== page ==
Short Legislation Overview from the 2015 Session
Bills that have been signed by the Governor into law (HB is a House Bill, SF is a Senate File):
HB 47 (Shipment of wine) increased the amount of wine that is allowed to be “direct shipped” to Wyoming consumers from both in-state and out-of-state wineries from 18 to 36 liters. The WSLA supported this legislation provided that it remained at 36 liters, which is still well on the low end of the amounts that the 39 states that allow it.
HB 82 (Brewery and microbrewery licenses-definition) increased the cap for the qualification for Wyoming microbreweries from 15,000 barrels to 50,000 barrels. The WSLA supported this bill.
HB 96 (Catering permit limitation) removed the cap for catering permits for use at the University of Wyoming, in particular the Marian H. Rochelle Gateway Center. This bill will allow Laramie liquor retailers to expand their catering operations to further serve events at the University. The WSLA supported this bill.
HB 111 (Resort liquor licenses) allows holder of resort liquor licenses to “sub-lease” their food and beverage operations, providing an opportunity for independent owners/operators to operate in these businesses. HB 111 also further defined the qualifications for resort liquor licenses. The WSLA supported this bill.
SF 144 (Microbreweries -minimum barrel requirement) lowered the “floor” for the qualifications for microbreweries from 100 to 50 barrels. This bill was primarily in response to seasonal operations who had difficulties with hitting the 100 barrel mark when only open a few months out of the year. The WSLA supported this bill.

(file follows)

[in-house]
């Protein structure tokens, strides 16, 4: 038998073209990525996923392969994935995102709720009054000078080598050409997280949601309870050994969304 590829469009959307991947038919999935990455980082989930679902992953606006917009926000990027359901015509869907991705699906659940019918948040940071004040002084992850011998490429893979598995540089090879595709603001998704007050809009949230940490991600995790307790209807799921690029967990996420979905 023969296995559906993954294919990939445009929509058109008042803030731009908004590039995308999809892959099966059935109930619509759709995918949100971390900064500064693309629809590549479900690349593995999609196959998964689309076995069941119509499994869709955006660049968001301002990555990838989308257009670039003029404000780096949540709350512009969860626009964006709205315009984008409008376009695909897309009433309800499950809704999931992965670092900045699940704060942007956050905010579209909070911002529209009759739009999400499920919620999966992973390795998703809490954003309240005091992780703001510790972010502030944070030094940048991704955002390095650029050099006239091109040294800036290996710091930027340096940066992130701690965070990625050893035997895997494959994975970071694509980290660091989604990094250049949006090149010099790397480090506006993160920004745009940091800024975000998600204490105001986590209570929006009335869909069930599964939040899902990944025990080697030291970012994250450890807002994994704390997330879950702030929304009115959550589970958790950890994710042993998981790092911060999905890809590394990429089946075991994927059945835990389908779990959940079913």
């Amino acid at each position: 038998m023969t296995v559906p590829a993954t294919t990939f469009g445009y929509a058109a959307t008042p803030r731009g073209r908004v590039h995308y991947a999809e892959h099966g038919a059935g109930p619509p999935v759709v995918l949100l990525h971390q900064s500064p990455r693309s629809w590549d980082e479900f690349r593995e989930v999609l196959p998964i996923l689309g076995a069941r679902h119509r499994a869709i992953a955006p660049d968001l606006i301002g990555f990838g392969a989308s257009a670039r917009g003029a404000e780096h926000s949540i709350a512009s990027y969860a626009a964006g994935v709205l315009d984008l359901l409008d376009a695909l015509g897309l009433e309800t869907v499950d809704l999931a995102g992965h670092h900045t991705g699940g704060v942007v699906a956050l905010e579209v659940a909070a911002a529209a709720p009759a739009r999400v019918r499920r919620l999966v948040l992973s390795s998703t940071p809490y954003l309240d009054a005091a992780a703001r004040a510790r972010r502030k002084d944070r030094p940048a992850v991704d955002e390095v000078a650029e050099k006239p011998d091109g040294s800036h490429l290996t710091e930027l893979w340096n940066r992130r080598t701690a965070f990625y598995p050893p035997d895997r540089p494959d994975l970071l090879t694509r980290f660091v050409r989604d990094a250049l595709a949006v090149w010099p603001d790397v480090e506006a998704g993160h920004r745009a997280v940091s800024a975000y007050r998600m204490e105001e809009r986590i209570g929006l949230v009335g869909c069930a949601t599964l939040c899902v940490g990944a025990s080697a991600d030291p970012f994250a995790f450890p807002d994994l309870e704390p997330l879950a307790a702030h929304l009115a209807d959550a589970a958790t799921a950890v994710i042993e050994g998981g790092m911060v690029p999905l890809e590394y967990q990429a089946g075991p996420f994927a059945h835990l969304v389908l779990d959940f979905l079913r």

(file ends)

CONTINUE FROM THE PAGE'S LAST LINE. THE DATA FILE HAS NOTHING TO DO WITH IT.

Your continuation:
Bills that didn’t make it:
HB 24 (Minimum wage) would have raised the minimum wage in Wyoming to $9.00 an hour and the “tip credit” minimum wage to $5.00. The WSLA opposed this bill, and it was killed in the House Revenue Committee.
HB 140 (Malt beverage tax) would have increased the state excise tax on malt beverages to 19 cents a gallon, an over 800% increase. The WSLA opposed this bill, and it was killed in the House Revenue Committee.
HB 141 (Malt beverage tax – repeal) would have eliminated the state excise tax on malt beverages (see related article). The WSLA supported this bill, but it died waiting for a Senate Revenue Committee hearing.
HB 173 (Tobacco tax revisions) would have increased the state excise tax on cigarettes from 60 cents to $1.25 and increased the state excise tax on many other tobacco products from 10% to 20% of the retail price or 20% to 46% of the wholesale price. The WSLA opposed this bill, and it was killed in the House Revenue Committee.
SF 2 (Bar and grill liquor licenses) would have increased the number of bar and grill liquor licenses for every municipality and county in Wyoming. Since new licenses are due to be authorized in 2015 (see related article) the WSLA opposed this bill, and it was killed in the Senate Transportation Committee.
SF 106 (Powdered alcohol) would have banned the sale and possession of powdered alcohol in Wyoming (see related article). The WSLA supported this bill, but it was killed on the 3rd Reading in the House.
SF 131 (Minimum wage – staged increase) would have increased the minimum wage in Wyoming in staged increases from $7.75 in 2015, $8.50 in 2016, $9.25 in 2017 and $10.00 in 2018. The WSLA opposed this bill, and it was killed in the Senate Minerals Committee.
Other bills of interest:
HB 81 (Wyoming lottery distributions) extended the funding stream sunset for the Wyoming lottery from 2019 to 2022. This bill has been signed by the Governor into law.
HB 174 (Nicotine products regulation) requires that the liquid nicotine containers used for e-cigarettes have child-resistant packaging and adds further definitions for other nicotine related products. This bill has been signed by the Governor into law.
HB 218 (Minimum wage – federal minimum amount) would have made Wyoming’s minimum wage reflect the federal minimum wage. This bill died without a Committee hearing.
SF 130 (Lottery commission reporting requirements) requires the Wyoming Lottery Corporation to give quarterly reports to the Joint Travel, Recreation, Wildlife and Cultural Resources Interim Committee in addition to the existing requirements of those reports being given to the Department of Audit and the Joint Revenue Interim Committee. This bill has been signed by the Governor into law.get_template_part('template-part-inline-editing','childtheme'); ?>